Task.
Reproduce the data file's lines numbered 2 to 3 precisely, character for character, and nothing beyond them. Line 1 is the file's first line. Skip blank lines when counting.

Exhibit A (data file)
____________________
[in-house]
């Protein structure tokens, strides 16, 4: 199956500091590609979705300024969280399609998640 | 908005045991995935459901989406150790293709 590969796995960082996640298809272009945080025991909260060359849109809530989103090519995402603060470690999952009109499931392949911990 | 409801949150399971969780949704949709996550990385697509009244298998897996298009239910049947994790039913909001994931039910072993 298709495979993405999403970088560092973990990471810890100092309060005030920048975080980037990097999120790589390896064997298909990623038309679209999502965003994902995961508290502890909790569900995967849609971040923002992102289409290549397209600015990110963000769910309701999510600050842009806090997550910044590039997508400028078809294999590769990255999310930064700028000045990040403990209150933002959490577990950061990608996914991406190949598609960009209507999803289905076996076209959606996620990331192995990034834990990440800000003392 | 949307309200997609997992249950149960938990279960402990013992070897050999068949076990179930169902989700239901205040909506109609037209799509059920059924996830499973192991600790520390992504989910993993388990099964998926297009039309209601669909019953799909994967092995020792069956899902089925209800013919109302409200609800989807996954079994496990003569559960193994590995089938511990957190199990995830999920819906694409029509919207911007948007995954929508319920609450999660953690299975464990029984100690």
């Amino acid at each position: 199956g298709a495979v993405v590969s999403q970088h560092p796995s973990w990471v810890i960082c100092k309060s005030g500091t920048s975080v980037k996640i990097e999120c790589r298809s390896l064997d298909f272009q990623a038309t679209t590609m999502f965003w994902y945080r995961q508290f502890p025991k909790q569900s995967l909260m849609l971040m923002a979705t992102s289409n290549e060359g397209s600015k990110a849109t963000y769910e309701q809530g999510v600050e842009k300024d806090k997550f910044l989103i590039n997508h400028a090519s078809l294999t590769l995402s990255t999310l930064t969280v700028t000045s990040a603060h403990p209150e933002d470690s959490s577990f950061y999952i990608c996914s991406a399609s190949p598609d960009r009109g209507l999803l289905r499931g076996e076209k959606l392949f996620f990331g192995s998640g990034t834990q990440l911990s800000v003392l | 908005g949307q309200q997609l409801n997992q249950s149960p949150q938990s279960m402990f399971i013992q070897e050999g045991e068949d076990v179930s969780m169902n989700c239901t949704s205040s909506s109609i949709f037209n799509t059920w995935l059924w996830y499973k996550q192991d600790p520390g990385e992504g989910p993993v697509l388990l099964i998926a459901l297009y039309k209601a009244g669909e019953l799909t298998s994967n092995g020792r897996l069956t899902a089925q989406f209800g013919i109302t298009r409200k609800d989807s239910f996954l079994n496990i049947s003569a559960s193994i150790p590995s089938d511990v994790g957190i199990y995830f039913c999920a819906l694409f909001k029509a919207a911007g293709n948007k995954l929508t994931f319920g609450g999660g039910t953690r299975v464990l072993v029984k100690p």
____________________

């Protein structure tokens, strides 16, 4: 199956500091590609979705300024969280399609998640 | 908005045991995935459901989406150790293709 590969796995960082996640298809272009945080025991909260060359849109809530989103090519995402603060470690999952009109499931392949911990 | 409801949150399971969780949704949709996550990385697509009244298998897996298009239910049947994790039913909001994931039910072993 298709495979993405999403970088560092973990990471810890100092309060005030920048975080980037990097999120790589390896064997298909990623038309679209999502965003994902995961508290502890909790569900995967849609971040923002992102289409290549397209600015990110963000769910309701999510600050842009806090997550910044590039997508400028078809294999590769990255999310930064700028000045990040403990209150933002959490577990950061990608996914991406190949598609960009209507999803289905076996076209959606996620990331192995990034834990990440800000003392 | 949307309200997609997992249950149960938990279960402990013992070897050999068949076990179930169902989700239901205040909506109609037209799509059920059924996830499973192991600790520390992504989910993993388990099964998926297009039309209601669909019953799909994967092995020792069956899902089925209800013919109302409200609800989807996954079994496990003569559960193994590995089938511990957190199990995830999920819906694409029509919207911007948007995954929508319920609450999660953690299975464990029984100690």
């Amino acid at each position: 199956g298709a495979v993405v590969s999403q970088h560092p796995s973990w990471v810890i960082c100092k309060s005030g500091t920048s975080v980037k996640i990097e999120c790589r298809s390896l064997d298909f272009q990623a038309t679209t590609m999502f965003w994902y945080r995961q508290f502890p025991k909790q569900s995967l909260m849609l971040m923002a979705t992102s289409n290549e060359g397209s600015k990110a849109t963000y769910e309701q809530g999510v600050e842009k300024d806090k997550f910044l989103i590039n997508h400028a090519s078809l294999t590769l995402s990255t999310l930064t969280v700028t000045s990040a603060h403990p209150e933002d470690s959490s577990f950061y999952i990608c996914s991406a399609s190949p598609d960009r009109g209507l999803l289905r499931g076996e076209k959606l392949f996620f990331g192995s998640g990034t834990q990440l911990s800000v003392l | 908005g949307q309200q997609l409801n997992q249950s149960p949150q938990s279960m402990f399971i013992q070897e050999g045991e068949d076990v179930s969780m169902n989700c239901t949704s205040s909506s109609i949709f037209n799509t059920w995935l059924w996830y499973k996550q192991d600790p520390g990385e992504g989910p993993v697509l388990l099964i998926a459901l297009y039309k209601a009244g669909e019953l799909t298998s994967n092995g020792r897996l069956t899902a089925q989406f209800g013919i109302t298009r409200k609800d989807s239910f996954l079994n496990i049947s003569a559960s193994i150790p590995s089938d511990v994790g957190i199990y995830f039913c999920a819906l694409f909001k029509a919207a911007g293709n948007k995954l929508t994931f319920g609450g999660g039910t953690r299975v464990l072993v029984k100690p």